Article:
MORNING

‘Morning’ . . . Watercolour: WHB – 2-15

As the seductive sun appears
Dispensing its joy in generous rays
The air I breathe is warm yet fresh
And the world awakes from its malaise.

Content to soak up all the warmth,
The earth, the grass, the trees are still,
Suffused with morning’s cooling  calm
Sharing a taste of earth’s goodwill.

The elfin stream is placid too
Reflecting back the sunlight’s heat
Tending the water’s life below
Coaxing us all the sun to greet.

Oh, make the most of this fair day
Before it melts and drifts away
.

I composed this sonnet inspired by an early morning scene in The New Forest, Southern England,  which is also the subject of my pen and wash sketch above.

A RIVER REMEMBERS

Lynmouth, North Devon … Pen and Wash … WHB – 1997

From the high moor
cries a river

Long lingering Lyn
stretches her arms
from the  east
and from the west
faltering
before then
slowly
gathering the courage
to continue

Until at last
separately
these fledgling rivers
tumble
less tentative now
more fluent
and sure
almost impetuous
towards each other
through their sovereign gorges

Plummeting now
to where their destined
waters meet
in conscious confluence

A stillness then returns
caution again prevailing
tentative once more,
remembering,
regretting,
still grieved
by distant memory

But now able
with measured movement
to veer past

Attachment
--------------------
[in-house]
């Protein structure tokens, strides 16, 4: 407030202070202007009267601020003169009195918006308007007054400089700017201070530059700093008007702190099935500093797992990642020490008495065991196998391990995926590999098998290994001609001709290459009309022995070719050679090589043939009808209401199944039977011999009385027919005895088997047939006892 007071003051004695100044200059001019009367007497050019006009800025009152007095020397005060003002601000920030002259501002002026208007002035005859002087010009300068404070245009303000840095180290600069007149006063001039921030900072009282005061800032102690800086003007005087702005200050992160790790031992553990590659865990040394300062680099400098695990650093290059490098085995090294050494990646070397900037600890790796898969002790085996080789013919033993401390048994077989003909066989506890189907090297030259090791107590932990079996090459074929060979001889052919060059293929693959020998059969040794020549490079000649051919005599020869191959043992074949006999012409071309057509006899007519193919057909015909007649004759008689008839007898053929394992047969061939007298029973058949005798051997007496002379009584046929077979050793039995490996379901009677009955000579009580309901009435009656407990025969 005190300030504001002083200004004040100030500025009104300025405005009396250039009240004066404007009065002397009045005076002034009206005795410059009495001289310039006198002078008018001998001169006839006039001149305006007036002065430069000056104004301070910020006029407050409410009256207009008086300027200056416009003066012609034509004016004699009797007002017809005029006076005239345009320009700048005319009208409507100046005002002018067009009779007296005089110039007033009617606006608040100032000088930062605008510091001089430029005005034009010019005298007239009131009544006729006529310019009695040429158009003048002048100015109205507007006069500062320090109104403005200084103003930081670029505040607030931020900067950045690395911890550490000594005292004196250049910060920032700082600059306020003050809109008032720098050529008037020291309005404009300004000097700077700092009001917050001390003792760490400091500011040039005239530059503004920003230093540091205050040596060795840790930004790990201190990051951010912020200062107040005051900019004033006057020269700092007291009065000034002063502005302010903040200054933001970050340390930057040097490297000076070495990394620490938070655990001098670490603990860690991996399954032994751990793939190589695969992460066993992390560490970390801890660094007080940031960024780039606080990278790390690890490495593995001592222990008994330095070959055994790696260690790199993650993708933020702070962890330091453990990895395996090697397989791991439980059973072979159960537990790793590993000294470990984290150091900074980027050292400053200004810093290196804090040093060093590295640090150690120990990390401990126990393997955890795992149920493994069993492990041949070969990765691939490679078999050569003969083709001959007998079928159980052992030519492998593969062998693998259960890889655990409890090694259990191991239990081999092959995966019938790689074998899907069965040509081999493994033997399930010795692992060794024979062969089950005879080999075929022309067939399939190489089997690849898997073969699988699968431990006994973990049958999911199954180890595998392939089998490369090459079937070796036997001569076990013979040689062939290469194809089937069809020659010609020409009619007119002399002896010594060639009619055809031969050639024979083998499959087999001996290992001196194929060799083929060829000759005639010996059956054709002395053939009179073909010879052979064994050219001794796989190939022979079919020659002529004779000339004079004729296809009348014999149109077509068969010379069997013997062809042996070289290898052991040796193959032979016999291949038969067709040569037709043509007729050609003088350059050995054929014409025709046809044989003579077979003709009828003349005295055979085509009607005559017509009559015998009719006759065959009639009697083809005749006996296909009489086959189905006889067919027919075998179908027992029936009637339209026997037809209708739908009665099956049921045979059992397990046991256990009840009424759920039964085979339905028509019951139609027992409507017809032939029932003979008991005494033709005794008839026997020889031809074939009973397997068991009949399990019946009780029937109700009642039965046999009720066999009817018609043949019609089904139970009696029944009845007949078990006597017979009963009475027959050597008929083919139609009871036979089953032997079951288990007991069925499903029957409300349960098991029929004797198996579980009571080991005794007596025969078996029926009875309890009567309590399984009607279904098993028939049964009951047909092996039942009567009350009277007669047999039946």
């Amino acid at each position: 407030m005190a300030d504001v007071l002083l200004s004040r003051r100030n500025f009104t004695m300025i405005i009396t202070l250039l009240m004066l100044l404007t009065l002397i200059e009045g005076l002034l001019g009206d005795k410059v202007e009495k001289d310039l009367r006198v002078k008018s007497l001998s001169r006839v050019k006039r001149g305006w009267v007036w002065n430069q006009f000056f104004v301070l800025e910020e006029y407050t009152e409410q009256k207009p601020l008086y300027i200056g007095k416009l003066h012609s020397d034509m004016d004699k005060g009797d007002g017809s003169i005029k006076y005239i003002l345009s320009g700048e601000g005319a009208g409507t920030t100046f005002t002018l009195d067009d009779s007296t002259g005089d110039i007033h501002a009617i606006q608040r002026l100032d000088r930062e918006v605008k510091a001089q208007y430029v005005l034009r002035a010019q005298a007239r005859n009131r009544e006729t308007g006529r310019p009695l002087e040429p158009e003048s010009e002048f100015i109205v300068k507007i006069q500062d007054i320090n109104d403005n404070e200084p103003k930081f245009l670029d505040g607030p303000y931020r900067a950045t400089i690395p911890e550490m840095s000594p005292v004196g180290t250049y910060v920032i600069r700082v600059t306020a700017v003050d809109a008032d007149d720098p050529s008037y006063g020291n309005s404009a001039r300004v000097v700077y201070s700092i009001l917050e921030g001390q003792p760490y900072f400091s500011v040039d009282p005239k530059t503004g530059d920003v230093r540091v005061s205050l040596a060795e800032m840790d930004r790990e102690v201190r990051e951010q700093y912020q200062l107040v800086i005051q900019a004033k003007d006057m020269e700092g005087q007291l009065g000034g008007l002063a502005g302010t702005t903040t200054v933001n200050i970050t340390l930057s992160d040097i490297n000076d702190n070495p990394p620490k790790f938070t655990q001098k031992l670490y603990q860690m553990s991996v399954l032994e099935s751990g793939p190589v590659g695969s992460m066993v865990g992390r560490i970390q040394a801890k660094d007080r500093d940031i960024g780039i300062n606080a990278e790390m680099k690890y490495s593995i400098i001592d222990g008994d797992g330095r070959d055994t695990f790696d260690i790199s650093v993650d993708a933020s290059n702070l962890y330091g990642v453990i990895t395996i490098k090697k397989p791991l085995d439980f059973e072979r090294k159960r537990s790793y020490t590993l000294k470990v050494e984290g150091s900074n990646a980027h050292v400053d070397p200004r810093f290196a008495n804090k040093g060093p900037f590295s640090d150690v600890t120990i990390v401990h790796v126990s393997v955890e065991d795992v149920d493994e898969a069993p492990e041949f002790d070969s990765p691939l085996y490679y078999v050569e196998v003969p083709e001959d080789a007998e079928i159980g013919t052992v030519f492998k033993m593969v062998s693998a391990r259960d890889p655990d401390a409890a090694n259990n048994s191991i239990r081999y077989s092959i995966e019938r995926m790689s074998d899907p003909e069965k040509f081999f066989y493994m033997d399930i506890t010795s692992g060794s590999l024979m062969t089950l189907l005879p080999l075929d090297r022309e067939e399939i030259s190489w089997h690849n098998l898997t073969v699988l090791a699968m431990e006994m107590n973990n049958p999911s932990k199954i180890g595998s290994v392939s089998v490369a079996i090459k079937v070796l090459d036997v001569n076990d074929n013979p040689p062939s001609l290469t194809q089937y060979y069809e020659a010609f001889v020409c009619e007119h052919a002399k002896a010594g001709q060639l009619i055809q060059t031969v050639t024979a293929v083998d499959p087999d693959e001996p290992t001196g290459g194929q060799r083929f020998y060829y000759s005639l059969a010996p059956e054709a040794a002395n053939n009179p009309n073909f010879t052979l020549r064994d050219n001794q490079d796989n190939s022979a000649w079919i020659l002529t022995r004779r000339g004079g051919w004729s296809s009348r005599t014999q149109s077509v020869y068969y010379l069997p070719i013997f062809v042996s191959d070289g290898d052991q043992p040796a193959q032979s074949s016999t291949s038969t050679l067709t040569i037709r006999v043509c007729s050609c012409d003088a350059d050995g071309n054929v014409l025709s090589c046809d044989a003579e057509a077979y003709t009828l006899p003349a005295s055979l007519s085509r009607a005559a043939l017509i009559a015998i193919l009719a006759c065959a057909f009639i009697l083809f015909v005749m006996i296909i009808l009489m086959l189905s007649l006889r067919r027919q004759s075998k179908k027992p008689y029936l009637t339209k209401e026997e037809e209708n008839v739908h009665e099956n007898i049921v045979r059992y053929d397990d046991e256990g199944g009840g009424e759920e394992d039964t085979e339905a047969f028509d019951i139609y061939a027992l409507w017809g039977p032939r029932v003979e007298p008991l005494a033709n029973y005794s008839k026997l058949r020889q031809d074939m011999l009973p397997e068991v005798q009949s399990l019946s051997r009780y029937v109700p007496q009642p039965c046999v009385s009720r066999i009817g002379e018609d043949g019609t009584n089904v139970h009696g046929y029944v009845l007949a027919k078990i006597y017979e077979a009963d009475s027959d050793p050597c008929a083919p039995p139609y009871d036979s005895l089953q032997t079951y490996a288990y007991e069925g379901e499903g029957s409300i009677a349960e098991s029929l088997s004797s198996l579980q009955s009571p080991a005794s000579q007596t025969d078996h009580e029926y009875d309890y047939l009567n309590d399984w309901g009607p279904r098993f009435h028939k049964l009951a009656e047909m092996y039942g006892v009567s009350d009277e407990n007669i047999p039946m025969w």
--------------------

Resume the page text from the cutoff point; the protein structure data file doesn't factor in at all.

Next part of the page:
the lighthouse
by the river’s mouth
and to slip softly
 into the welcoming sea.

On 15 and 16 August 1952, a storm of tropical intensity broke over south-west England, depositing 9 inches of rain within 24 hours on the already saturated soil of Exmoor, North Devon.  The East and West Lyn rivers, which drop down from Exmoor, were swollen even before the storm.   Debris-laden flood waters cascaded down the northern escarpment of the moor, much of it converging upon the village of Lynmouth in particular.   In the upper West Lyn valley, a dam was formed by fallen trees, etc., but in due course this gave way, sending a huge wave of water and debris down the river.

Overnight, more than 100 buildings were destroyed or seriously damaged along with 28 of the 31 bridges, and 38 cars were washed out to sea. In total, 34 people died, with a further 420 made homeless. The seawall and lighthouse survived the main flood, but were seriously undermined. The lighthouse collapsed into the river the next day.